Unusual for the time both for its white vinyl and the prominently displayed ass shot on the front cover, False Death has a bit of early pop-punk flair to it. Don’t get me wrong, the title track “False Death” is all punk sneering in its vocal delivery, but with a very up-and-down poppy bass line. The B sides “True Death” is a bit more standard punk fare, but Fræbbblarnir pops it up a bit again with a cover of the classic 1978 hit from the movie Grease, “Summer Nights,” a classic piece of punk rock snottiness and a perfect song for the band to cover. I love punk covers of classic pop tunes, and this one is no exception.
Ah, Fræbbblarnir. You crazy Icelandic punks, you.
Warkweld in the West is a funky little four song EP from 1981, right smack dab in the middle of Fræbbblarnir’s first incarnation. And it’s… well… it’s something, let me tell ya. It opens with “Oh, Sally!,” a tongue-in-cheek country song. And I do mean country. Not like cow-punk, or a sped up version of a country tune. Country. Even spinning at 45 rpms it sounds like everyone had a bit too much cough syrup.
Fortunately the other song on side A, “Where Were You?,” gets us back on track with classic style punk rock flavored with a dash of high-collared new wave. The B side gives us more of that early Icelandic punk rock that I enjoy so much. The pace on “Boys” is brisk, with sharp backing vocals and a simple but quick structure. And then it gets weird. “Jerusalem Lights” opens with a jazzy bass line but a bluesy guitar, along with what sounds like a Vox Continental organ (think Ray Manzarek of The Doors). It’s an instrumental, sort of free form jazz kind of thing. Not bad, but certainly not what I was expecting.
Fræbbblarnir bookend the two punk songs that are more typical of their sound between a pair of disparate tunes. If I were from the UK I might say that I thought they were “taking the piss” a bit with Warkweld in the West, though that’s not always such a bad thing. Maybe “Oh Sally!” and “Jerusalem Nights” were done as jokes, or maybe the band just got tired of doing the same stuff and wanted to screw around a bit. While I do like the two punk/new wave tunes, this is an awfully hard to get (i.e. expensive) record, so unless you’re an Icelandic punk-o-phile nutball like me, it may not be worth that much of your hard earned cash.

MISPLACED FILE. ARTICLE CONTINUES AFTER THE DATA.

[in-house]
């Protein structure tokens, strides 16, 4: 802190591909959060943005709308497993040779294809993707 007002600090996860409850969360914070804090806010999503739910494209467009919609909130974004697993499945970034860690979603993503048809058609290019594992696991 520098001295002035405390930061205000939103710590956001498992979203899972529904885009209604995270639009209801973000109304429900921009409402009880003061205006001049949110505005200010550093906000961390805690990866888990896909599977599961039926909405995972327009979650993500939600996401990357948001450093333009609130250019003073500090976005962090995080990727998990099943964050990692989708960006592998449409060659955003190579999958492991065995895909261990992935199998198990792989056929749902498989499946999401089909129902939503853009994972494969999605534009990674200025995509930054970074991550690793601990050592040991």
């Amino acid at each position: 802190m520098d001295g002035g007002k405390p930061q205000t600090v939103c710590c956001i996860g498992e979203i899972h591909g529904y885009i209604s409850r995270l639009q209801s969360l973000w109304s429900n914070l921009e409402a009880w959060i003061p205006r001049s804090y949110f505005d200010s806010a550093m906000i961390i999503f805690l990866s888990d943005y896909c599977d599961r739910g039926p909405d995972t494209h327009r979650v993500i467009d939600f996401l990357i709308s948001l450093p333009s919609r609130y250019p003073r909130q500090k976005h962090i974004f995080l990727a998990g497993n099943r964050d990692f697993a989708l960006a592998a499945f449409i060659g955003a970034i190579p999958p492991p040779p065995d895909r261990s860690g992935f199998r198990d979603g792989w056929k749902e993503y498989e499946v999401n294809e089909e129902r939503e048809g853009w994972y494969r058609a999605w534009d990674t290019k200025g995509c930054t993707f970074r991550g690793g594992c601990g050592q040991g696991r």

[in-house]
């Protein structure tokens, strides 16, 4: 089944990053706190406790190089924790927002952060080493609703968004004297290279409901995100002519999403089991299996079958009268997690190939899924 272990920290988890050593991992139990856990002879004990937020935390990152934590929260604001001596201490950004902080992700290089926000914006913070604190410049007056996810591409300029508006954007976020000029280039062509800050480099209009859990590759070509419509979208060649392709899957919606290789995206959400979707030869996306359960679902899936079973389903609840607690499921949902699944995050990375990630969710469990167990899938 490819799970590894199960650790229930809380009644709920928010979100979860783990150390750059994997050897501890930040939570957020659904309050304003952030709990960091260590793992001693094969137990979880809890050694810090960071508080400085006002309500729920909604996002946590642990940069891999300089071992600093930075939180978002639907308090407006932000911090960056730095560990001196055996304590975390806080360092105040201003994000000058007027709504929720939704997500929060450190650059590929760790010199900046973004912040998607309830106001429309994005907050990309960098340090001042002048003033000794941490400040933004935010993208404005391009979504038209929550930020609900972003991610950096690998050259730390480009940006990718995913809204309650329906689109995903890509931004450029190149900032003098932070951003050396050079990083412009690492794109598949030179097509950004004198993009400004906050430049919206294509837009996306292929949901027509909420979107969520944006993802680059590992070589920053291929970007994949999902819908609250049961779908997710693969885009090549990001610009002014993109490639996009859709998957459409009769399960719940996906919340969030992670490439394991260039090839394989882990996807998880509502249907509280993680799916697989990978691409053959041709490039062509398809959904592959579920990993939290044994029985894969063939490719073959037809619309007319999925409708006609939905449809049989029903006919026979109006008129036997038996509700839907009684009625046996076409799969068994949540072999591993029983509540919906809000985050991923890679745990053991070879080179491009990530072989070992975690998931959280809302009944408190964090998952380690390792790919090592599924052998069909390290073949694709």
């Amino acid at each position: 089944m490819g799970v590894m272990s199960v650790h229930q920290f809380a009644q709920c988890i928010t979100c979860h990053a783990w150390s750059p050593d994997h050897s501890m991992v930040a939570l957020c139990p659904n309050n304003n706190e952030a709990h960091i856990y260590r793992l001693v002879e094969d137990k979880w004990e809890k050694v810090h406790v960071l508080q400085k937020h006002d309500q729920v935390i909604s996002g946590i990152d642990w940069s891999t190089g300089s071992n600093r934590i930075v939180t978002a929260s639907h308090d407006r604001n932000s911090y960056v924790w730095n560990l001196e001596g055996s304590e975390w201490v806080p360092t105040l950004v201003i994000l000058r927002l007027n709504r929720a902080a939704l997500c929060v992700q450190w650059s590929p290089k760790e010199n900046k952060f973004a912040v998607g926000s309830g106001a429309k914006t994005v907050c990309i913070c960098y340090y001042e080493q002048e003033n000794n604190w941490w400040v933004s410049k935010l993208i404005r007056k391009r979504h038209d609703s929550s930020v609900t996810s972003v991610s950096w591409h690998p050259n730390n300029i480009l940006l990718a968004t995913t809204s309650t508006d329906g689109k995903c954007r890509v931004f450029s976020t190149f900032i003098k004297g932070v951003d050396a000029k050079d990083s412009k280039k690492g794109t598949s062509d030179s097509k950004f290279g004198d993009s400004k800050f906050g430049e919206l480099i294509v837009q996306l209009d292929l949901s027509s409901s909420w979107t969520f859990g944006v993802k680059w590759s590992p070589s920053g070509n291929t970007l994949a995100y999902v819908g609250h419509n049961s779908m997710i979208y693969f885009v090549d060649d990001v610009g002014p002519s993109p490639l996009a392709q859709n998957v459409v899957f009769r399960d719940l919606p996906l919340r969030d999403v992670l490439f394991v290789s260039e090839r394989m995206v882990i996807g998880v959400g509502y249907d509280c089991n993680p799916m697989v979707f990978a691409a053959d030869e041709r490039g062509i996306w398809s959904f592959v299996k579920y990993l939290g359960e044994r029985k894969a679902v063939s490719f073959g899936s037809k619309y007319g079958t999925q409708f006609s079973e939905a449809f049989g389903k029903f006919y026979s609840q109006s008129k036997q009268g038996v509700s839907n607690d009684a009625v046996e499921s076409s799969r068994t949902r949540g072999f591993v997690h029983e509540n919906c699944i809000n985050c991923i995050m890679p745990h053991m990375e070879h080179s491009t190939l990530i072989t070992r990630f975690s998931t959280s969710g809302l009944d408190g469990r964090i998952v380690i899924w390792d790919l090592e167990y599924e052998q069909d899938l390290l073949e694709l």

One of my “bigger” acquisitions at this years Airwaves was the 1980 LP debut by Icelandic punks Fræbbblarnir, Viltu Nammi Væna? I’d passed on it once before due to the price, but this copy was of a bit lesser condition, or at least the jacket was, so it was more appealing. The vinyl was in great shape, though, so I pulled the trigger on it.
Fræbbblarnir are one of those important bands in Icelandic music, one of the handful of pivotal groups that formed in the late 70s/early 80s and embraced punk/new wave. Like many of their peers, Fræbbblarnir too appeared in Rokk Í Reykjavík and on the film soundtrack, a work that may be the most definitive representation of any music scene anywhere.
Viltu Nammi Væna? isn’t straight forward, old school punk. It embraces some of the more experimental directions music was headed with new wave/no wave, but kept it within a punk framework. Songs like “Look Out” offer a blend of punk rock and something outside of it, a sort of weirdness for the sake of being weird, like how kids sometimes act – we’re just doing this because we can do it and we feel like it, not because it’s necessarily part of any grand plan. Others like “Dauði” feature drumming that feels like a military march on speed and vocals that reminiscent of old 1930s newsreels of dictators shouting at huge crowds. It’s a vocal style that appears on a number of songs, including tracks like “Fífl” where it doesn’t seem to fit with the relaxed bass driven structure.
Did Valgarður Guðjónsson’s vocal style pave the way for HAM / Dr. Spock singer Óttarr Proppé with his growls and raspiness?
One of the most unusual songs is undoubtedly the punk cover of the Beach Boys’ “Then I Kissed Her,” which in turn, of course, is a modified cover of “Then He Kissed Me” by The Crystals. Not at all what I was expecting, but a cool version nonetheless.
All in all an enjoyable record. It’s held up pretty well and still sounds good to my ears.